It was more elegant to have just the earth rotating rather than having the entire heavens rotate.
It did away with a major defect of the Ptolomaic system which stated that the size of the Moon should vary considerably
Its disadvantages were
- The Earth was moving along at a fantastic speed about the Sun
There was no obvious way that the Earth could also be draging the Moon along with itself
- As the Earth moved around its orbit, there should be a noticeable parallax of the stars, which didn't happen (e.g. bearings to the stars should be noticeably different when at one extreme of their orbit compared with those taken six months later when the Earth was at the opposite end of its orbital path).
- The inhabitants of Earth would be thrown off at a tangent because of the Earth's rotation, not going about their day-to-day business in blissful ignorance of how fast they are moving.
- It posed more questions than it answered
- It conflicted with straightforward common sense!
- John Flamsteed
First Astronomer Royal, who established the observing program at Greenwich Observatory.
- Williamina Fleming
- Josef Fraunhofer
- Galileo Galilei is credited with making use of the just-invented telescope to discover
- that Jupiter had moons (the Galilean satellites)
- that the Milky Way could be resolved into individual stars
- to observe spots on the Sun.
- that Venus went thru phases analogous to the phases of the Moon.
- to observe the moon, where he saw mountains and craters.
These discoveries were announced in The Starry Messenger in 1610.
1632 saw the publication of Dialog on Two World Systems and 1638 Two New Sciences.
He was also persecuted for his beliefs, most notably the idea that the Earth revolves around the Sun, and this persecution took place when circumstanial evidence for the Copernican system was fairly well established. In 1631, at the age of 70, he was hauled before the Inquisition. In the end, Galileo did recant his beliefs rather than suffer death and/or torture and was confined to his villa in Arcetri for the rest of his life, where he was forbidden from writing any scientific publications (or making contact with Proddys). Bertolt Brecht wrote his Galileo to show the parallels between the way that people (didn't) think in Galileo's time and the way they (don't) think today.
Some sources attribute the severity of the actions against Galileo as being due to the effects of the Thirty Years War. On the other hand, the specific 'instruction' about not spreading the Copernican System, which the Inquisition claimed Galileo had defied, stemmed from 1616 - before the war started. And well before this, in 1600, Giordano Bruno had been burned at the stake for preaching Copernicism.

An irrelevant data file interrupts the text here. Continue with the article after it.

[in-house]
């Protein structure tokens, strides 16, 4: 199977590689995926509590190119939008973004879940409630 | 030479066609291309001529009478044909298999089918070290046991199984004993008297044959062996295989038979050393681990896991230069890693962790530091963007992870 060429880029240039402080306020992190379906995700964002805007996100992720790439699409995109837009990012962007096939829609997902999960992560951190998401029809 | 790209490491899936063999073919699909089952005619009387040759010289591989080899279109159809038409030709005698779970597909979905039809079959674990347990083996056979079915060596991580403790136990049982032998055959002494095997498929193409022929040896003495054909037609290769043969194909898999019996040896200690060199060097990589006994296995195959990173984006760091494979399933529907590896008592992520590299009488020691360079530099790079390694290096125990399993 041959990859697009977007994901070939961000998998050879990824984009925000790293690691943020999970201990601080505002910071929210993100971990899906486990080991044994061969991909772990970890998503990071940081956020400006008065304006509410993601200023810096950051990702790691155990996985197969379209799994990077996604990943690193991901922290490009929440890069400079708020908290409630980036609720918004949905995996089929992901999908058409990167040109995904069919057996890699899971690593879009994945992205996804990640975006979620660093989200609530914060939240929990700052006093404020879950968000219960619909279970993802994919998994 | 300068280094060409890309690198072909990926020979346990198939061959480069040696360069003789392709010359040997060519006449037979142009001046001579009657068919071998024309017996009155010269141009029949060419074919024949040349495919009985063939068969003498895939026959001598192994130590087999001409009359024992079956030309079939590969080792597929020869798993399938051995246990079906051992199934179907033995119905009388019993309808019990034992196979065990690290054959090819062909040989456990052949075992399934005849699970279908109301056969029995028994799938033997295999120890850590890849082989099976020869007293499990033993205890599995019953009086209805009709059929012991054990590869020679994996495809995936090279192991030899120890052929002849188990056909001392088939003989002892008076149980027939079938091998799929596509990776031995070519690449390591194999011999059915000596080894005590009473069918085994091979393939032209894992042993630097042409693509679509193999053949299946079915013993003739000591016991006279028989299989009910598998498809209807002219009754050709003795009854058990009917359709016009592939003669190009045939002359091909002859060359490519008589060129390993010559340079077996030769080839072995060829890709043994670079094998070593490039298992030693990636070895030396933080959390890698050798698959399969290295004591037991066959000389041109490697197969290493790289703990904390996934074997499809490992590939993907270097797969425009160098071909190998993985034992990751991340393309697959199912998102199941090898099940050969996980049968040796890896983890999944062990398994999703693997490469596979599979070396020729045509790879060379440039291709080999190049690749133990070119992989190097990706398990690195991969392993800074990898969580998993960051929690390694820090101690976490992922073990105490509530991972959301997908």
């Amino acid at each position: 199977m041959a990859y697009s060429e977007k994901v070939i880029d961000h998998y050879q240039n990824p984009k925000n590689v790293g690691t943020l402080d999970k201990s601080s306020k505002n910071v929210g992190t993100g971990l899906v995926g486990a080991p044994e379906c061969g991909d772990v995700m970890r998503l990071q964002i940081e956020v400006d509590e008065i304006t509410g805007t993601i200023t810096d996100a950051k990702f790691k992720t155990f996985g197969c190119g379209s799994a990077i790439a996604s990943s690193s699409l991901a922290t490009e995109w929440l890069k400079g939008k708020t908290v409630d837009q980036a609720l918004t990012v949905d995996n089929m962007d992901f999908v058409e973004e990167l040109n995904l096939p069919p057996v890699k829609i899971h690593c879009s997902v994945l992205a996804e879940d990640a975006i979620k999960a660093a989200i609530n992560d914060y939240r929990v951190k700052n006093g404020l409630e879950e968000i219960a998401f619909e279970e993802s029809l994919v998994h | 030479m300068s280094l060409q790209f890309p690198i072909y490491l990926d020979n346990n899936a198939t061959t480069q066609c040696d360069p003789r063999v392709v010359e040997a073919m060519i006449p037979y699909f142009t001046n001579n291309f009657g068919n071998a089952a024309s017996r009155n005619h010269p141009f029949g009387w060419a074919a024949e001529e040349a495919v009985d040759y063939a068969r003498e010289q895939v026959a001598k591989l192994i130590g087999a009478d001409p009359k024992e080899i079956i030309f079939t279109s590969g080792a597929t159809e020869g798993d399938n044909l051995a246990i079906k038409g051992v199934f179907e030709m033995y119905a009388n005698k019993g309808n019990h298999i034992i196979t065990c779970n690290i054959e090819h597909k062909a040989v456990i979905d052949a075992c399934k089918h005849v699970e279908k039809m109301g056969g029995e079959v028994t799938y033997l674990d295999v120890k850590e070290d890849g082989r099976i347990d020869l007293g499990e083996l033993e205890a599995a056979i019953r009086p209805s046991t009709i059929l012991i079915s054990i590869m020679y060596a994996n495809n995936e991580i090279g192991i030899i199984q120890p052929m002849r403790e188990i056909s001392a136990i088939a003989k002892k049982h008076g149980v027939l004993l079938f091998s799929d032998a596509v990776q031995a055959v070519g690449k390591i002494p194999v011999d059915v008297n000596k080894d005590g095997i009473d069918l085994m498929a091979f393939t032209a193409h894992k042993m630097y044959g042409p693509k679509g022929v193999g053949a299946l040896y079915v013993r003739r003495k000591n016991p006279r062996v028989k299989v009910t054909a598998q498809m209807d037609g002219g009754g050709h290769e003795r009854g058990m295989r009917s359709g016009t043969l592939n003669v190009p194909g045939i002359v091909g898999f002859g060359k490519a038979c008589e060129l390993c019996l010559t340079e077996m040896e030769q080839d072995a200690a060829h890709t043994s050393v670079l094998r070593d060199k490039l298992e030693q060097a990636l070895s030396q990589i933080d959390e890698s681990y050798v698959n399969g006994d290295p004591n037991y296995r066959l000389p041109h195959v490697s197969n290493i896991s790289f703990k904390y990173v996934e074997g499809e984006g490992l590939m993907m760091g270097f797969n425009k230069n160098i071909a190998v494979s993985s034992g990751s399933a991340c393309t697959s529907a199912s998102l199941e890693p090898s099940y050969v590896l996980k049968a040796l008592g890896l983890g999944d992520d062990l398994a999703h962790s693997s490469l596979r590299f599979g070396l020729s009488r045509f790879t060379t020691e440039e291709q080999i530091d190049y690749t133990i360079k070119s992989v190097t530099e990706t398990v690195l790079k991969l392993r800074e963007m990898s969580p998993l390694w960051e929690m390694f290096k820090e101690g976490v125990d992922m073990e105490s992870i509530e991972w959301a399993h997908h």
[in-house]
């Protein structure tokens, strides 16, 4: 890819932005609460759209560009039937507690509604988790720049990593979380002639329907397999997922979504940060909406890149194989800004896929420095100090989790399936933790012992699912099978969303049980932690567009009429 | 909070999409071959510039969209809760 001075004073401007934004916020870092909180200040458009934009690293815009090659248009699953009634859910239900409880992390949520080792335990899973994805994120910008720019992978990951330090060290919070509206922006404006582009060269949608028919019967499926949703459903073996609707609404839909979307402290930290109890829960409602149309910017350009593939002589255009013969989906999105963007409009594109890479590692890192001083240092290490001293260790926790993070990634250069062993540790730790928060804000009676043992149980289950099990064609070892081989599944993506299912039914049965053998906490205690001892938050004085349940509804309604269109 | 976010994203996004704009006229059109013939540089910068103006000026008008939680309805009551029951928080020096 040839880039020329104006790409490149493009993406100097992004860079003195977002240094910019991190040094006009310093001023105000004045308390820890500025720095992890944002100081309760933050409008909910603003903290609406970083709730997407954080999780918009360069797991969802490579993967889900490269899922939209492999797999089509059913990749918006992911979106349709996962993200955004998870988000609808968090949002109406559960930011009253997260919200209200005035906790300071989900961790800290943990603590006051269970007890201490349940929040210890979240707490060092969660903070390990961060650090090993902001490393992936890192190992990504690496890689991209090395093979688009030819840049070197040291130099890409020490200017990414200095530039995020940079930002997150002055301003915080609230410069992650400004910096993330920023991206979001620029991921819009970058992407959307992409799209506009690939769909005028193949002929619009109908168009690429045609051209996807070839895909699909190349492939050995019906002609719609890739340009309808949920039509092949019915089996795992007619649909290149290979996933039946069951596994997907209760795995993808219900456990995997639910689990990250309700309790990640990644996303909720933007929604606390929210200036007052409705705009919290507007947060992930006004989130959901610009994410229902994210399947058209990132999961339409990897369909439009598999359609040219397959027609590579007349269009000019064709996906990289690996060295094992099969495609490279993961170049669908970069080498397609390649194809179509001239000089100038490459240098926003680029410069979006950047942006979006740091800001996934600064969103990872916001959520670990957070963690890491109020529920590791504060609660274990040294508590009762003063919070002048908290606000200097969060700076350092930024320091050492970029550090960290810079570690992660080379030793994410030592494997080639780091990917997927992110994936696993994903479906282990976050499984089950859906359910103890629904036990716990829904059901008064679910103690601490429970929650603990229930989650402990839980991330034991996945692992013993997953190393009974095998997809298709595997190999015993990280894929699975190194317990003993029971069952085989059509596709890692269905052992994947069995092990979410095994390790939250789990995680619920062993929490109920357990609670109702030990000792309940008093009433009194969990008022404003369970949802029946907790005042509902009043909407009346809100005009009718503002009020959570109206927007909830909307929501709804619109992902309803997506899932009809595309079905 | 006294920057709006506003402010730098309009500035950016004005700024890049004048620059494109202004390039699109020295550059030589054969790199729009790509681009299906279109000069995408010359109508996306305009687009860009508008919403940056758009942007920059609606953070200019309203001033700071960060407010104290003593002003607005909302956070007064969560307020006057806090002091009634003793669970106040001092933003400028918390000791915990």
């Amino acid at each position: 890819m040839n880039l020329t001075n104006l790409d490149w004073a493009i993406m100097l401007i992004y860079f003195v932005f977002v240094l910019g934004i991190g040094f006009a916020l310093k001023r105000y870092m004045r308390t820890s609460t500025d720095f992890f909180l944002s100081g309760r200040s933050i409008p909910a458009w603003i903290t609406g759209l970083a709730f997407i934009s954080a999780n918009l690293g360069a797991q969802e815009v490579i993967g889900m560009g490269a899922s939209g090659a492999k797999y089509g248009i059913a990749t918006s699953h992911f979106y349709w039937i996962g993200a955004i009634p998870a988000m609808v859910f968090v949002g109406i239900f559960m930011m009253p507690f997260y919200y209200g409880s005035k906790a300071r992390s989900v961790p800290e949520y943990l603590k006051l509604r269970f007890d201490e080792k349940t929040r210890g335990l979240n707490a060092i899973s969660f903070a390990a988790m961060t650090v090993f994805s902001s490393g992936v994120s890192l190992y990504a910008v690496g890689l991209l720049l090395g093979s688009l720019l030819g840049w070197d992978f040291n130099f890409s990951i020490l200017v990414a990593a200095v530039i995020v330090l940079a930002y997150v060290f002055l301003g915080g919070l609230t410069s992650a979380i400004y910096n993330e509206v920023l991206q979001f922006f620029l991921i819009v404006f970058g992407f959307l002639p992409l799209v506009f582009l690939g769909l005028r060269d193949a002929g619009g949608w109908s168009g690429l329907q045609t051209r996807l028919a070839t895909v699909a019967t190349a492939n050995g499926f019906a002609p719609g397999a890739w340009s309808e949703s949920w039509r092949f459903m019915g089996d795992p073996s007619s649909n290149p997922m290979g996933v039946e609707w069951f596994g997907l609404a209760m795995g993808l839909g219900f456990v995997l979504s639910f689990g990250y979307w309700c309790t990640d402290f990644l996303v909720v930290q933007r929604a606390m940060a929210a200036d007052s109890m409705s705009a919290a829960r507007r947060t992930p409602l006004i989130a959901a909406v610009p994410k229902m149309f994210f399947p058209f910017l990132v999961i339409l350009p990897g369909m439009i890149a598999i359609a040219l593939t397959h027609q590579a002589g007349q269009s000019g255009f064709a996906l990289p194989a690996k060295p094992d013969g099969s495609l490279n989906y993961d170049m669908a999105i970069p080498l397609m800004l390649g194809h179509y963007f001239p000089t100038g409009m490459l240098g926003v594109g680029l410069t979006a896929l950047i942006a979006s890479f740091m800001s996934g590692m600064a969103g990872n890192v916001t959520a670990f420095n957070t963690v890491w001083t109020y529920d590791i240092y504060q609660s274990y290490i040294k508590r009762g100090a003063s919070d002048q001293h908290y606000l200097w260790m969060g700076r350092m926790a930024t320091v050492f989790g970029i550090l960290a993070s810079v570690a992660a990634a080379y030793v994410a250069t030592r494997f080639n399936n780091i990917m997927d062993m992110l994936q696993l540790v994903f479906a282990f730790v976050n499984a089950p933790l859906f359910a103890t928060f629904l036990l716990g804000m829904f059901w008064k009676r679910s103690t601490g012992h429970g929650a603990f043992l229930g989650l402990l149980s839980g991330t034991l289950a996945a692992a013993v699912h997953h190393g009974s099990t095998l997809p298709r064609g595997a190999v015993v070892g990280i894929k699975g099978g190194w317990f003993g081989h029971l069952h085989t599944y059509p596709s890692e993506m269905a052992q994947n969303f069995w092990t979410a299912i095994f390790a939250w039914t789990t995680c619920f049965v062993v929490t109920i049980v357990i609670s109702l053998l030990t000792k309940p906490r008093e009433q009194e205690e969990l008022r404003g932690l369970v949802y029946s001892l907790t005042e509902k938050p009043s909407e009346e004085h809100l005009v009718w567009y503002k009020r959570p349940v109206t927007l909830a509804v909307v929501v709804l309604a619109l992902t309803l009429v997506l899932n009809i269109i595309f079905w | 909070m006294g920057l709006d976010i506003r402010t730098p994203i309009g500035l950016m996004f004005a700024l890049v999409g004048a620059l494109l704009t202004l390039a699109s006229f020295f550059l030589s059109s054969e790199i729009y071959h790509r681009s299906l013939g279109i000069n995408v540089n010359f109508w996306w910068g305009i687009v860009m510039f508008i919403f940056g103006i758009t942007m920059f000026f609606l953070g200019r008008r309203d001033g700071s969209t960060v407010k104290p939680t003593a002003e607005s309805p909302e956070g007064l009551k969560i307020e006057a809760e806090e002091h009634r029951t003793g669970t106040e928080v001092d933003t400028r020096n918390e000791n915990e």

- John Goodricke
Made the first systematic study of Algol in conjunction with his colleague Nathaniel Piggott. It appears it could have been Pigott who first suggested that Algol could be an eclipsing binary, although when the details were published, he allowed Goodricke to be the sole author. It also appears that the pair eventually rejected this explanation (although it is the true explanation) as a result of other discoveries they made. For example, β-Lyrae as well the discovery of β Aquila by Pigott followed closely by δ Cephei by Goodricke (in 1786), these two latter stars being the first Cepheid variables to be discovered. It is usually noted that Goodricke was deaf and dumb. Unfortunaterly he died very young, from the effects of the cold while observing if the usual stories are to believed.
- Edmund Halley
Second Astronomer Royal. Discovered that several stars had shifted their position since the time of Ptolemy. See Halley's Comet
- Thomas Harriot
Believed to have used a telescope to view sunspots and the Moon prior to Galileo, although never published his findings at the time. This would have been about 1608. His observations of 'Halley's Comet' were to prove extremely useful to Halley himself later on.
- Caroline Herschel
Sister of William who seems to have been an active partner in many of William's observations in Britain. She continued working in astronomy in their hometown of Hannover, after William's death. She discovered eight comets.
- John Herschel
Son of William Herschel. The first to undertake a really detailed survey of the stars in the South. From 1832 to 1838 he carried this work out at the Cape.
- William Herschel
German astronomer who discovered Uranus while living in Bath. As a rsult of this discovery he was taken into the employment of King George III and moved eventually to Slough. He also discovered Titania and Oberon (moons of Uranus) and Mimas and Enceladus (moons of Saturn). His sister, Caroline, seems to have been an active partner in William's observations.
In 1803, he discovered that Castor was a binary star.
He made a systematic search of visual double stars and showed that most of them were physical pairs, rather than close together because of our line of sight.
Ejnar Hertzsprung Qualified as a chemical engineer before convering his interest in astronomy into a full-time job. Allegedly the last person to have become a Professor of Astronomy despite no formal training in the subject. The origins of the Hertzsprung-Russel diagram date from 1905.